Human Rights Organizations Call for Corporate Ban on Facial Recognition Tech

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The organizations called facial recognition "inherently discriminatory and dangerous."

Two dozen civil and human rights organizations Wednesday called on federal, state and local government officials and private sector leaders to ban the private and corporate use of facial recognition technology.

In an open letter, the organizations point to Portland, Oregon’s ban on the private use of facial recognition in 2020 as a potential blueprint for Congress and government officials to follow in creating future legislation and policy.

The letter contends the growing use of facial recognition tech—often paired with artificial intelligence capabilities—by large companies like Amazon, Apple and Uber could have severe consequences, from large-scale discrimination against minorities to marginalizing employees.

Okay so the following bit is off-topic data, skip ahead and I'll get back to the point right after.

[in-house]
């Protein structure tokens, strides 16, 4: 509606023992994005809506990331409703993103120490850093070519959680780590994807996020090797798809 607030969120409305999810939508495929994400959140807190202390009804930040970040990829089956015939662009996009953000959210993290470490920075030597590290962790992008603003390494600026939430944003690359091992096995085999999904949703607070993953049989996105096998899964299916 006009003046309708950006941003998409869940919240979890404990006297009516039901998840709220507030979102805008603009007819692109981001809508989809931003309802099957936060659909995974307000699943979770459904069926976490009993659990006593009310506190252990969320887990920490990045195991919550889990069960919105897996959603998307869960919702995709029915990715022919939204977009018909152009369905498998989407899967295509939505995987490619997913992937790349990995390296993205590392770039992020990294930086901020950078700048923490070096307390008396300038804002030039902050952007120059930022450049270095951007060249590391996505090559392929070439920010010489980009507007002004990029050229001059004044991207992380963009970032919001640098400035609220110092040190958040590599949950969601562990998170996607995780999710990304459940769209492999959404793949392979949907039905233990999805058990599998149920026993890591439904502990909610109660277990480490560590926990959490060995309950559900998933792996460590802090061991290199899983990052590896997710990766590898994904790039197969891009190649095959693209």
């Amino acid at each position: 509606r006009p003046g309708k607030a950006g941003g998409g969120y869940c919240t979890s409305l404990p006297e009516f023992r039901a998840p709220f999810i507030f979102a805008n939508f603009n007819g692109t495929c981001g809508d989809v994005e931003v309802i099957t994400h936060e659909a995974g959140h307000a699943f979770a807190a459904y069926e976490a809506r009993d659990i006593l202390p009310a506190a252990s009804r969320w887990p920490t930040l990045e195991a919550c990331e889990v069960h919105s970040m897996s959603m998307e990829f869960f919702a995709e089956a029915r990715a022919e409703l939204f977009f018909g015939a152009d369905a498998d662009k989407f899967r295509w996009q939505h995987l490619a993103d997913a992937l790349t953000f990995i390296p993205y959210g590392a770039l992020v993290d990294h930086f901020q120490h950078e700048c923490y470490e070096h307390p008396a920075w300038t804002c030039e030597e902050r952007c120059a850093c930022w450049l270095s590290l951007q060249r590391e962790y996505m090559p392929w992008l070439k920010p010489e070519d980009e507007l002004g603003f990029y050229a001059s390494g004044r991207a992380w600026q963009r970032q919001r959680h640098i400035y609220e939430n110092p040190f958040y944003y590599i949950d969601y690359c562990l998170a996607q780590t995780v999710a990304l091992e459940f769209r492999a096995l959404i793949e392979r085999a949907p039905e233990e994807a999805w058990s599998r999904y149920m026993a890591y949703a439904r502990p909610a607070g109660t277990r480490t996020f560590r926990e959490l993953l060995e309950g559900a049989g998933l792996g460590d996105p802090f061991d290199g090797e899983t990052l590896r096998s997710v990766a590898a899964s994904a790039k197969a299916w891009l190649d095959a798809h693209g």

“We call on all local, state, and federal elected officials, as well as corporate leaders, to ban the use of facial recognition surveillance by private entities,” the letter states. “The dangers of facial recognition far outweigh any potential benefits, which is why banning both government and private use of facial recognition is the only way to keep everyone safe.”

The letter was signed by numerous organizations, including Fight for the Future, the Electronic Privacy Information Center, the Muslim Justice League and Secure Justice. The ban shares similarities to the Ethical Use of Facial Recognition Act introduced last year by Sens. Cory Booker, D-N.J., and Jeff Merkley, D-Ore. That legislation, which ultimately stalled, would have stopped the federal government from using facial recognition until Congress could pass legislation to properly regulate it. Meanwhile, numerous federal agencies, including Customs and Border Protection, operate biometric programs